Intelligent Backtracking Algorithms

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Foundations of Constraint Processing, Spring 2008

Intelligent Backtracking Algorithms

April 16, 2008

1


Foundations of Constraint Processing


CSCE421/821, Spring 2008:

www.cse.unl.edu/~choueiry/S08
-
421
-
821/


Berthe Y. Choueiry (Shu
-
we
-
ri)

Avery Hall, Room 123B

choueiry@cse.unl.edu


Tel: +1(402)472
-
5444

Intelligent Backtracking Algorithms

Foundations of Constraint Processing, Spring 2008

Intelligent Backtracking Algorithms

April 16, 2008

2

Reading


Required reading

Hybrid Algorithms for the Constraint Satisfaction
Problem [Prosser, CI 93]


Recommended reading


Chapters 5 and 6 of Dechter’s book


Tsang, Chapter 5


Notes available upon demand


Notes of Fahiem Bacchus: Chapter 2, Section 2.4


Handout 4 and 5 of Pandu Nayak (Stanford Univ.)

Foundations of Constraint Processing, Spring 2008

Intelligent Backtracking Algorithms

April 16, 2008

3

Outline


Review of terminology of search


Hybrid backtracking algorithms

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Intelligent Backtracking Algorithms

April 16, 2008

4

Backtrack search (BT)


Variable/value ordering


Variable instantiation


(Current) path


Current variable


Past variables


Future variables


Shallow/deep levels /nodes


Search space / search tree


Back
-
checking


Backtracking

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Intelligent Backtracking Algorithms

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Outline


Review of terminology of search


Hybrid backtracking algorithms


Vanilla: BT


Improving back steps: {BJ, CBJ}


Improving forward step: {BM, FC}


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Two main mechanisms in BT

1.
Backtracking
:


To recover from dead
-
ends


To go back

2.
Consistency checking
:


To expand consistent paths


To move forward

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Backtracking

To recover from dead
-
ends


1.
Chronological (BT)

2.
Intelligent


Backjumping (BJ)


Conflict directed backjumping (CBJ)


With learning algorithms (Dechter Chapt 6.4)


Etc.

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Consistency checking

To expand consistent paths

1.
Back
-
checking: against past variables


Backmarking (BM)

2.
Look
-
ahead: against future variables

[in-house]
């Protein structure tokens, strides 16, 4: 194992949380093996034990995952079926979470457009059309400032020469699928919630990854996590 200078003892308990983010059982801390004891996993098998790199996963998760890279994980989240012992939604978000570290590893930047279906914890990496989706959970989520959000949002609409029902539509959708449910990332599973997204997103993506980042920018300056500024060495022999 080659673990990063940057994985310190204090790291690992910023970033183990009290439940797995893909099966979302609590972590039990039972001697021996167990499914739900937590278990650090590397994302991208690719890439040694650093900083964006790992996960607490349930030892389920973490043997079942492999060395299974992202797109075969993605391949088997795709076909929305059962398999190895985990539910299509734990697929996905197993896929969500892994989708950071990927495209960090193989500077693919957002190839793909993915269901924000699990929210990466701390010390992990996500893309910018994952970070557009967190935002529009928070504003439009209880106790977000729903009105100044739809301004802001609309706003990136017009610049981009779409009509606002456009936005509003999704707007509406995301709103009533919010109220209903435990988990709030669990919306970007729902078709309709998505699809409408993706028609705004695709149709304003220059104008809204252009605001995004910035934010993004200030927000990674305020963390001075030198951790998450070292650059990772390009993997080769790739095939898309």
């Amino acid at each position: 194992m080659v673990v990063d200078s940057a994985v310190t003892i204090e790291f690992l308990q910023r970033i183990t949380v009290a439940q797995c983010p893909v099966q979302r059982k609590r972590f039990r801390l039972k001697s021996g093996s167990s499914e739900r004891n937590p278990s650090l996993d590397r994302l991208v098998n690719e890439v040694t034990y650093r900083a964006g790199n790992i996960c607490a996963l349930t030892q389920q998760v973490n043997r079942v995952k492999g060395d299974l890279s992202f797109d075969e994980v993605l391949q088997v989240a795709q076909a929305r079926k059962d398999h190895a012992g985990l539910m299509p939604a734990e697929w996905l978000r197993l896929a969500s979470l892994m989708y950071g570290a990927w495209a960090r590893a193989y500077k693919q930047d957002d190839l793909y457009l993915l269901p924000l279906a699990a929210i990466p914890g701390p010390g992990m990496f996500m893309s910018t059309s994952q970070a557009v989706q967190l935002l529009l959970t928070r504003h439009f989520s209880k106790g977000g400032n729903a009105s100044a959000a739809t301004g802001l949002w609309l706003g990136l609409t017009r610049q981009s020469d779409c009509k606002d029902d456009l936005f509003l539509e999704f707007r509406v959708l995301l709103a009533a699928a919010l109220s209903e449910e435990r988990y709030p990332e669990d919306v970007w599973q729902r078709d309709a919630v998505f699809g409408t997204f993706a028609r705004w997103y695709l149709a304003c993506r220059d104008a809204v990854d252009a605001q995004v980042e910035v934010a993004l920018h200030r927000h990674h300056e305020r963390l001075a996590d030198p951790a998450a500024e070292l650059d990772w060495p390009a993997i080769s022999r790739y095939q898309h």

Forward checking (FC)
(partial look
-
ahead)


Directional Arc
-
Consistency (DAC) (partial
look
-
ahead)


Maintaining Arc
-
Consistency (MAC) (full
look
-
ahead)

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9

Hybrid algorithms

Backtracking + checking =
new hybrids



BT

BJ

CBJ

BM

BMJ

BM
-
CBJ

FC

FC
-
BJ

FC
-
CBJ

Evaluation
:


Empirical: Prosser 93. 450 instances of Zebra


Theoretical: Kondrak & Van Beek 95

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10

Notations
(in Prosser’s paper)


Variables:
V
i
, i

in [1,
n
]


Domain:
D
i

= {
v
i1
,
v
i2
, …,
v
iMi
}


Constraint between
V
i

and
V
j
:
C
i,j


Constraint graph:
G


Arcs of
G
: Arc(
G
)


Instantiation order (static or dynamic)


Language primitives:
list, push, pushnew,
remove, set
-
difference, union, max
-
list

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Main data structures


v
: a (1x
n
) array to store assignments


v[i] gives the value assigned to i
th

variable


v[0]: pseudo variable (root of tree), backtracking to
v[0] indicates insolvability


domain[i]
: a (1x
n
) array to store the original
domains of variables


current
-
domain[i]
: a (1x
n
) array to store the
current domains of variables


Upon backtracking, current
-
domain[i] of future
variables must be refreshed


check(i,j)
: a function that checks whether the
values assigned to v[i] and v[j] are consistent

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Generic search: bcssp

1.
Procedure bcssp (n, status)

2.
Begin

3.
consistent


true

4.
status


unknown

5.
i


1

6.
While status = unknown

7.
Do Begin

8.
If consistent

9.
Then i


label

(i, consistent)

10.
Else i


unlabel

(i, consistent)

11.
If i > n

12.
Then status


“solution”

13.
Else If i=0 then status


“impossible”

14.
End

15.
End


Forward move: x
-
label


Backward move: x
-
unlabel


Parameters:

i: current variable,


consistent: Boolean


Return:

i: new current variable

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Chronological backtracking (BT)


Uses bt
-
label and bt
-
unlabel


bt
-
label:


When v[i] is assigned a value from current
-
domain[i], we perform
back
-
checking against past variables (
check(i,k)
)


If back
-
checking succeeds, bt
-
label returns i+1


If back
-
checking fails, we remove the assigned value from current
-
domain[i], assign the next value in current
-
domain[i], etc.


If no other value exists, consistent



nil (
bt
-
unlabel will be called)


bt
-
unlabel


Current level is set to i
-
1 (notation for current variable: v[h])


For all future variables j: domain[j]


current
-
domain[j]


If domain[h] is not empty, consistent



true (
bt
-
label will be called)


Note: for all past variables g, current
-
domain[g]


domain[g]

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BT
-
label

1.
Function bt
-
label(i,consistent): INTEGER